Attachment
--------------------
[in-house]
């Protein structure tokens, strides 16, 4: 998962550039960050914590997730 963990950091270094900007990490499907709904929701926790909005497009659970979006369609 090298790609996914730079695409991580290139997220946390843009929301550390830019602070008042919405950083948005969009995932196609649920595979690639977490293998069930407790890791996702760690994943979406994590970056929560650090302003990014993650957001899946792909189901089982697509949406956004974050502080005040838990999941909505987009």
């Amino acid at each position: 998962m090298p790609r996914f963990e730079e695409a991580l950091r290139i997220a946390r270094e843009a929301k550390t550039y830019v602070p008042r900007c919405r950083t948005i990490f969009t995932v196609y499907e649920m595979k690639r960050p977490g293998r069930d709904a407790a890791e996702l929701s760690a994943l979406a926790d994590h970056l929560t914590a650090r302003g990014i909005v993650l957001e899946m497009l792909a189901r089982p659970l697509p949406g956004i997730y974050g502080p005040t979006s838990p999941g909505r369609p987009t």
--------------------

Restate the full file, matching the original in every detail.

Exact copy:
[in-house]
């Protein structure tokens, strides 16, 4: 998962550039960050914590997730 963990950091270094900007990490499907709904929701926790909005497009659970979006369609 090298790609996914730079695409991580290139997220946390843009929301550390830019602070008042919405950083948005969009995932196609649920595979690639977490293998069930407790890791996702760690994943979406994590970056929560650090302003990014993650957001899946792909189901089982697509949406956004974050502080005040838990999941909505987009």
């Amino acid at each position: 998962m090298p790609r996914f963990e730079e695409a991580l950091r290139i997220a946390r270094e843009a929301k550390t550039y830019v602070p008042r900007c919405r950083t948005i990490f969009t995932v196609y499907e649920m595979k690639r960050p977490g293998r069930d709904a407790a890791e996702l929701s760690a994943l979406a926790d994590h970056l929560t914590a650090r302003g990014i909005v993650l957001e899946m497009l792909a189901r089982p659970l697509p949406g956004i997730y974050g502080p005040t979006s838990p999941g909505r369609p987009t």